ELA 4th Grade Prompt #1

Refer to the passage from “Emergency on the Mountain” and the poem “Mountains.” Then answer question 7.

Think about how the structural elements in the passage from “Emergency on the Mountain” differ from the structural elements in the poem “Mountains.”

Write an essay that explains the differences in the structural elements between the passage and the poem. Be sure to include specific examples from both texts to support your response.

The above prompt probably attempts to assess the Common Core standard RL.4.5: “Explain major differences between poems, drama, and prose, and refer to the structural elements of poems (e.g., verse, rhythm, meter) and drama (e.g., casts of characters, settings, descriptions, dialogue, stage directions) when writing or speaking about a text.”

However, the Common Core State Standards for writing do not require students to write essays comparing the text structures of different genres. The Grade 4 CCSS for writing about reading demand that students write about characters, settings, and events in literature, or that they write about how authors support their points in informational texts. Nowhere in the standards are students asked to write comparative essays on the structures of writing. The reading standards ask students to “explain” structural elements, but not in writing. There is a huge developmental leap between explaining something and writing an analytical essay about it. [Celia’s note: The entire enterprise of analyzing text structures in elementary school – a 1940’s and 50’s college English approach called “New Criticism” — is ridiculous for 9 year olds anyway.]

The PARCC does not assess what it attempts to assess

ELA 4th Grade Prompt #2

Refer to the passages from “Great White Shark” and Face the Sharks. Then answer question 20.

Using details and images in the passages from “Great White Sharks” and Face to Face with Sharks, write an essay that describes the characteristics of white sharks.

It would be a stretch to say that this question assesses CCSS W.4.9.B: “Explain how an author uses reasons and evidence to support particular points in a text.”

In fact, this prompt assesses a student’s ability to research a topic across sources and write a research-based essay that synthesizes facts from both articles. Even CCSS W.4.7, “Conduct research projects that build knowledge through investigation of different aspects of a topic,” does not demand that students compile information from different sources to create an essay. The closest the standards come to demanding this sort of work is in the reading standards; CCSS RI.4.9 says: “Integrate information from two texts on the same topic in order to write or speak about the subject knowledgeably.” Fine. One could argue that this PARCC prompt assesses CCSS RI.4.9.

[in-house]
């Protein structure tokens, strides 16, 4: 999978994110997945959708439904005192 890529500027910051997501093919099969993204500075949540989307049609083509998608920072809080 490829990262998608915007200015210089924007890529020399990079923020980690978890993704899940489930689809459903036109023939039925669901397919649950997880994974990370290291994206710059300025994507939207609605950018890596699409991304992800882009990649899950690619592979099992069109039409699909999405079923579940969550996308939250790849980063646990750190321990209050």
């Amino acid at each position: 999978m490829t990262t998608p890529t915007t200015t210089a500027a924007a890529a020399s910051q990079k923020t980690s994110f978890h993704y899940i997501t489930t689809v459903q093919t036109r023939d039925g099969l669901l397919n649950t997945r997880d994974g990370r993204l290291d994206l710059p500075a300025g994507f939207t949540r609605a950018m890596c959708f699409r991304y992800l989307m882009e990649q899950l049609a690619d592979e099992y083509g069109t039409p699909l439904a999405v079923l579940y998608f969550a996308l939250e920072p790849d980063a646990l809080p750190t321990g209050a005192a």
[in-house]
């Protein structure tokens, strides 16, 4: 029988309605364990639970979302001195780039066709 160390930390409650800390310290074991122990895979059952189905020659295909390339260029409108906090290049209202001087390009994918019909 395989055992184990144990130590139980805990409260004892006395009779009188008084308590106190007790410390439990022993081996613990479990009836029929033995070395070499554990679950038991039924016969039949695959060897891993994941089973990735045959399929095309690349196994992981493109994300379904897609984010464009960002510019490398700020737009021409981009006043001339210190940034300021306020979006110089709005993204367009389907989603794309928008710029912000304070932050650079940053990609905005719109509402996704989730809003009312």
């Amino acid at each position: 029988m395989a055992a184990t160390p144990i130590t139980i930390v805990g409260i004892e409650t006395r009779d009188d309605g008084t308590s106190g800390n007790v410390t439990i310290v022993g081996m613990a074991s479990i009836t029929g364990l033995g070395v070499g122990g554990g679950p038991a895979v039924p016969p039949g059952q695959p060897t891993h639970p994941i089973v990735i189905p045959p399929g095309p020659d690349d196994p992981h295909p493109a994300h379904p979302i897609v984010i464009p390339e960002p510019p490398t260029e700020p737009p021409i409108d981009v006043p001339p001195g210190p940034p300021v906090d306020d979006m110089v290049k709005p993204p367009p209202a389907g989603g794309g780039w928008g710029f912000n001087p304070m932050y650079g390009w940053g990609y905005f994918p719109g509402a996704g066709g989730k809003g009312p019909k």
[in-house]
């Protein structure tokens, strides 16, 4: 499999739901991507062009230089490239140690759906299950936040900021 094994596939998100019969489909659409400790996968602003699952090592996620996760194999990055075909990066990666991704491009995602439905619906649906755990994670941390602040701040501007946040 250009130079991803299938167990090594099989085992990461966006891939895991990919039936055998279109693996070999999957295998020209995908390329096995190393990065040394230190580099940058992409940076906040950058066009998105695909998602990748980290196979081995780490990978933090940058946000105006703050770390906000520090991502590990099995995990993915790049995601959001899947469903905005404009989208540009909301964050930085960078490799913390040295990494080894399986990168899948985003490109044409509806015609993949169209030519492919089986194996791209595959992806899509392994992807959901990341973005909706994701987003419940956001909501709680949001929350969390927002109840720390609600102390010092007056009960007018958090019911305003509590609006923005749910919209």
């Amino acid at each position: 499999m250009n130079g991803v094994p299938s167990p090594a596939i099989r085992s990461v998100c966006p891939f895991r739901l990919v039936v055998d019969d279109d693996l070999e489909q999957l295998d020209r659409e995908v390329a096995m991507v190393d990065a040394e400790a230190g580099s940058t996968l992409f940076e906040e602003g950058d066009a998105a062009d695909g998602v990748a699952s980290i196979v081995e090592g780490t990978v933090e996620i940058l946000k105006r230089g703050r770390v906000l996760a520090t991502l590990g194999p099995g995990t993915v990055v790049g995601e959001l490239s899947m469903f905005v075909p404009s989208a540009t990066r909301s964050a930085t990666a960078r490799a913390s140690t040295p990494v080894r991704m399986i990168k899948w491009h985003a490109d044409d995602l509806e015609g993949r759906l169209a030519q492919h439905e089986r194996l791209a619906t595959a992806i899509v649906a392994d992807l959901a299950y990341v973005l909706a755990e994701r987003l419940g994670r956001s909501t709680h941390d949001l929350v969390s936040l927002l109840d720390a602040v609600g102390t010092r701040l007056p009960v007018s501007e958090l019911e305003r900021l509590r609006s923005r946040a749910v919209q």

However, the fact that the texts presented for students to “use” for the essay are at a middle school reading level automatically disqualifies this essay prompt from being able to assess what it attempts to assess. (It is like trying to assess children’s math computational skills by embedding them in a word problem with words that the child cannot read.)
ELA 4th Grade Prompt #3

In “Sadako’s Secret,” the narrator reveals Sadako’s thoughts and feelings while telling the story. The narrator also includes dialogue and actions between Sadako and her family. Using these details, write a story about what happens next year when Sadako tries out for the junior high track team. Include not only Sadako’s actions and feelings but also her family’s reaction and feelings in your story.

Nowhere, and I mean nowhere in the Common Core State Standards is there a demand for students to read a narrative and then use the details from that text to write a new story based on a prompt. That is a new pseudo-genre called “Prose Constructed Response” by the PARCC creators, and it is 100% not aligned to the CCSS. Not to mention, why are 4th Graders being asked to write about trying out for the junior high track team? This demand defies their experiences and asks them to imagine a scenario that is well beyond their scope.

Clearly, these questions are poorly designed assessments of 4th graders CCSS learning. (We are setting aside the disagreements we have with those standards in the first place, and simply assessing the PARCC on its utility for measuring what it was intended to measure.)

Rather than debate the CCSS we instead want to expose the tragic reality of the countless public schools organizing their entire instruction around trying to raise students’ PARCC scores.